Zora Neale Hurston grew up in the Deep South during the Jim Crow-era laws, including segregation. Fortunately for Hurston, she grew up in Eatonville, Florida, while not the first black community in America, it was "the first to be incorporated, the first attempt at organized self-government on the part of Negroes in America."
Hurston's experience in Eatonville is important because Hurston didn't face the same discrimination other blacks in The South experienced during the Jim Crow era. She could go anywhere she wanted in Eatonville without being denied service or being worried about looking white people in the eye.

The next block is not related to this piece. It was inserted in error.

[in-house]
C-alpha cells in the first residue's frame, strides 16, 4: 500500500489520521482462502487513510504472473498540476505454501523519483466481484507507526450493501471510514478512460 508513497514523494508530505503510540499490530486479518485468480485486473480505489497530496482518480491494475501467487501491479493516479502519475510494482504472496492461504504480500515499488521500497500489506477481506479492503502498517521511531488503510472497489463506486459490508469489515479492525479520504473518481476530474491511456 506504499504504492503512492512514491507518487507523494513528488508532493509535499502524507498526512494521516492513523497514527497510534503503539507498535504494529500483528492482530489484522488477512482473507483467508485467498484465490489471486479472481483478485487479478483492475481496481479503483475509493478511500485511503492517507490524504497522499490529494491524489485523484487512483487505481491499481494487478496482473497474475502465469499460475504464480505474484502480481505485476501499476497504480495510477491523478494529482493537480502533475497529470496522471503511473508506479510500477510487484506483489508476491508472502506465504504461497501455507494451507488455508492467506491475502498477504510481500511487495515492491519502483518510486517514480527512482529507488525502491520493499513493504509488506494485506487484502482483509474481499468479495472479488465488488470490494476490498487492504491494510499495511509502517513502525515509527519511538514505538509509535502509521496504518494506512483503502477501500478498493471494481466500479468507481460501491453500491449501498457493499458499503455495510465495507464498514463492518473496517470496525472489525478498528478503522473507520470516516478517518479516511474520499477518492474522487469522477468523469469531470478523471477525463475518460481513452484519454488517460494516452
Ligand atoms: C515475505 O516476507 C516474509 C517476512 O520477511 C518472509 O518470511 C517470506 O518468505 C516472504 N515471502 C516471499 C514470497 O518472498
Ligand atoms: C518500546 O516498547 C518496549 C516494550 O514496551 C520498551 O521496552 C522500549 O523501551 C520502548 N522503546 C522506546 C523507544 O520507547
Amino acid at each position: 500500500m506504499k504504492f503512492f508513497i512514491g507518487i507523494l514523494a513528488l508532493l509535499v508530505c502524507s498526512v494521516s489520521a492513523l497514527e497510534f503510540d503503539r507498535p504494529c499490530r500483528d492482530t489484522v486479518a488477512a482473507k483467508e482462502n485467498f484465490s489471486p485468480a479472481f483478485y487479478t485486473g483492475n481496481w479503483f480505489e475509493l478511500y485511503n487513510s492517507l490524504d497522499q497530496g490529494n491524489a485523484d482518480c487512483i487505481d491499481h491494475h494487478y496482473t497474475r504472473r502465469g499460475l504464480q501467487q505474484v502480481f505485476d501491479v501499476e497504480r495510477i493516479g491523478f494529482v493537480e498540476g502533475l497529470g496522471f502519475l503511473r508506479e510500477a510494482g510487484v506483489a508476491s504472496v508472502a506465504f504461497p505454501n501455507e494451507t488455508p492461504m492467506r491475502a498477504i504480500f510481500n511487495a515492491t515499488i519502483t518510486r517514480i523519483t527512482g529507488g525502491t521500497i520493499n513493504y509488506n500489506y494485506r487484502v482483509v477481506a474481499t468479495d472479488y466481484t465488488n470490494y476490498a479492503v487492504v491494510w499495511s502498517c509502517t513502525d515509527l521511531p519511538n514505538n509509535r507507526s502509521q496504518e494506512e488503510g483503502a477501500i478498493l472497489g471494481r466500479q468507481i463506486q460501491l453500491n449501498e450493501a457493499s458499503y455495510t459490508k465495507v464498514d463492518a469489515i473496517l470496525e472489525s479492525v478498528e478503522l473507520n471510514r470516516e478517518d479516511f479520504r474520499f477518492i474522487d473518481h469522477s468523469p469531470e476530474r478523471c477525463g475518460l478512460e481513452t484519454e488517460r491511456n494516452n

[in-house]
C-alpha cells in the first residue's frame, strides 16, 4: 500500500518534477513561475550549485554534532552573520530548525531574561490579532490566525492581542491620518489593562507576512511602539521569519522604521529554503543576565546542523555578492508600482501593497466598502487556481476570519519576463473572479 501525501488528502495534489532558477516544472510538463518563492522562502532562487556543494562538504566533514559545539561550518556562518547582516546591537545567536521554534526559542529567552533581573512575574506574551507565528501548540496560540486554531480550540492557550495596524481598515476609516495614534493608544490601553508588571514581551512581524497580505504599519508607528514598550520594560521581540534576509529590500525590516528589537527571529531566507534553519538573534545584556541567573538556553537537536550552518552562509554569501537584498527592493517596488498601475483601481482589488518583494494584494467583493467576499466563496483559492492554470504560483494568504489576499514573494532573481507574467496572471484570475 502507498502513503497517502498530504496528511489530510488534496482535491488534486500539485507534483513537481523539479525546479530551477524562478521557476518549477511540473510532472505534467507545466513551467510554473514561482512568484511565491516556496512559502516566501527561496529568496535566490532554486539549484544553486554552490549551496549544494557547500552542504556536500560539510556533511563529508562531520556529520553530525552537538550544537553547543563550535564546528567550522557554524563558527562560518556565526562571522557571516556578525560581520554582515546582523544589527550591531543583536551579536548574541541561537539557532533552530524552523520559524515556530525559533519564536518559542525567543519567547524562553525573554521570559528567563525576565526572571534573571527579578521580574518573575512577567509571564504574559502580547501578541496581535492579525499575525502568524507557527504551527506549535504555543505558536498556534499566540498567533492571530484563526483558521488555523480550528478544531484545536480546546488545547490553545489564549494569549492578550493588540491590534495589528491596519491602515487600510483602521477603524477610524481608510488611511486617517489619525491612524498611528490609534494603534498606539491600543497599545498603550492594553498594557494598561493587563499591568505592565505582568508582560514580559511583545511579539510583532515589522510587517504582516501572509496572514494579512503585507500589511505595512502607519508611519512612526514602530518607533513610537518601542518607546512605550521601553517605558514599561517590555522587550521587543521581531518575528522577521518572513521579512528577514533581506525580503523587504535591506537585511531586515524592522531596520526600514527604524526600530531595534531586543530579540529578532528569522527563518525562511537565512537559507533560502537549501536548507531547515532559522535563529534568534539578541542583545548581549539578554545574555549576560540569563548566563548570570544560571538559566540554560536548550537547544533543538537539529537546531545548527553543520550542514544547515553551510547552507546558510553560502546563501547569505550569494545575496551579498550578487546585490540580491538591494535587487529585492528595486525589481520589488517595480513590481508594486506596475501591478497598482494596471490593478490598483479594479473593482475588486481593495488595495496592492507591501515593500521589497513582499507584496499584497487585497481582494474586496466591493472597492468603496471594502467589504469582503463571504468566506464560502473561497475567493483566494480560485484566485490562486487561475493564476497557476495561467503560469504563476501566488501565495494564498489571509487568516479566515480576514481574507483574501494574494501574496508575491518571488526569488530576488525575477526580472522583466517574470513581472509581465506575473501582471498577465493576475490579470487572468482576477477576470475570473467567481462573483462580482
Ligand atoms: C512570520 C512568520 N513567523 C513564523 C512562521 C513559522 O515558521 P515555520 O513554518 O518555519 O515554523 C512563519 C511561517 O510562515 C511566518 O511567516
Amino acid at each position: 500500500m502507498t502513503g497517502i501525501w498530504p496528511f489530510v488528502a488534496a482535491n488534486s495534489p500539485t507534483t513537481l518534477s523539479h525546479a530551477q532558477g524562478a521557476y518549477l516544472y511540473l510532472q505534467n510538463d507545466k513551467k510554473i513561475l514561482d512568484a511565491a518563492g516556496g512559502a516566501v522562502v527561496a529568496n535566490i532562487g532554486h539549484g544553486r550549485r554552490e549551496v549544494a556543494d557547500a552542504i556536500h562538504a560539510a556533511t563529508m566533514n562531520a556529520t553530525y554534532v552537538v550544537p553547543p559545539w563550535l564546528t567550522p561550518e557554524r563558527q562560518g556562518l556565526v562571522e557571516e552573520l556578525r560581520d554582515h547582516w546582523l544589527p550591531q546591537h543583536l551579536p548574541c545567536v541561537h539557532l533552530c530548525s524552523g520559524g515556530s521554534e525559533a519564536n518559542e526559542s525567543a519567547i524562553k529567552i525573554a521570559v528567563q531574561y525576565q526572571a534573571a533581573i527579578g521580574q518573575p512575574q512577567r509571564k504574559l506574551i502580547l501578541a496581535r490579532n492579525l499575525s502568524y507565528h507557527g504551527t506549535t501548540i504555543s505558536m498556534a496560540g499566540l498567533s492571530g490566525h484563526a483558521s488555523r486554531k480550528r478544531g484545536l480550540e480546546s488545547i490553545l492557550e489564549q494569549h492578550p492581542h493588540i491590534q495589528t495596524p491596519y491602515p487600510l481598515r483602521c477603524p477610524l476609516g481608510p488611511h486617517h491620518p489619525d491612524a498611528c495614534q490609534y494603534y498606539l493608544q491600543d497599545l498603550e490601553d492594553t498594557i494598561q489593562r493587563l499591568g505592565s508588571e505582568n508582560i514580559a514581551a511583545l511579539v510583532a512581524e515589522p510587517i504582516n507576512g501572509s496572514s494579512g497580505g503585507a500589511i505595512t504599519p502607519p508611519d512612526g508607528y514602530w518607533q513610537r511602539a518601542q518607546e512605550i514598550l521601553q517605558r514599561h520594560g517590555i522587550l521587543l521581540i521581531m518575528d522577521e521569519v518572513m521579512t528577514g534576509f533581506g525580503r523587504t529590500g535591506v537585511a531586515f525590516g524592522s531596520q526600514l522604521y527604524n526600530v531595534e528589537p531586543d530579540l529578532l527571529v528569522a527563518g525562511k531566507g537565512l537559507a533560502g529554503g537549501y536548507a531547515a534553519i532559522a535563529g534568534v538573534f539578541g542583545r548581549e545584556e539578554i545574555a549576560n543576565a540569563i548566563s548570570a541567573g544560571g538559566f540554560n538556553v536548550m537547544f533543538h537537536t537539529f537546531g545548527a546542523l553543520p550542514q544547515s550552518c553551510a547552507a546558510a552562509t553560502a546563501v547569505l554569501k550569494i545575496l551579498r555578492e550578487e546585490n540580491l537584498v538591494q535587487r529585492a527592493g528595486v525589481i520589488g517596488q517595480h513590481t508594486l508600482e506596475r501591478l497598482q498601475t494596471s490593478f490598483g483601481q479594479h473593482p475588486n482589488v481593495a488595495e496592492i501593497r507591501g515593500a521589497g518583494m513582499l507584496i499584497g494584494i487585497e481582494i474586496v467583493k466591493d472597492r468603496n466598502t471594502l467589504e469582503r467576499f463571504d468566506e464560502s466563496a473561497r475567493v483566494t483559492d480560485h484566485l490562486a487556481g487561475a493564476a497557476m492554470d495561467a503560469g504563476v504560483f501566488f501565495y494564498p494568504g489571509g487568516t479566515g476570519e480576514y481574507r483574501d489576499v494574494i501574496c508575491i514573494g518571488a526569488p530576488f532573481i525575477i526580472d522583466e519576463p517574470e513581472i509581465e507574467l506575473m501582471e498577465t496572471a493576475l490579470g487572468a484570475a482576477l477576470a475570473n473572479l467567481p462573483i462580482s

In addition, Hurston's experiences with white people who lived in or visited Eatonville were primarily positive ones. The white man who helped birth Hurston often took her fishing giving her life advice. Two white women from Minnesota traveled to Eatonville and took a special interest in Hurston after hearing her read. The two gifted this one talented black elementary school student a roll of pennies and some books.
This is why Hurston never minded sitting on her porch to tail white folks who passed by in front of her house, but it frightened her grandmother who was born in slavery and knew all about the racism in The South.
This also helps explain a reason why Hurston was so antagonistic toward the Brown vs. Board of Education ruling in 1955. She didn't grow up with the vicious racism that was present in much of The South and had a fine childhood in the primarily African-American Eatonville.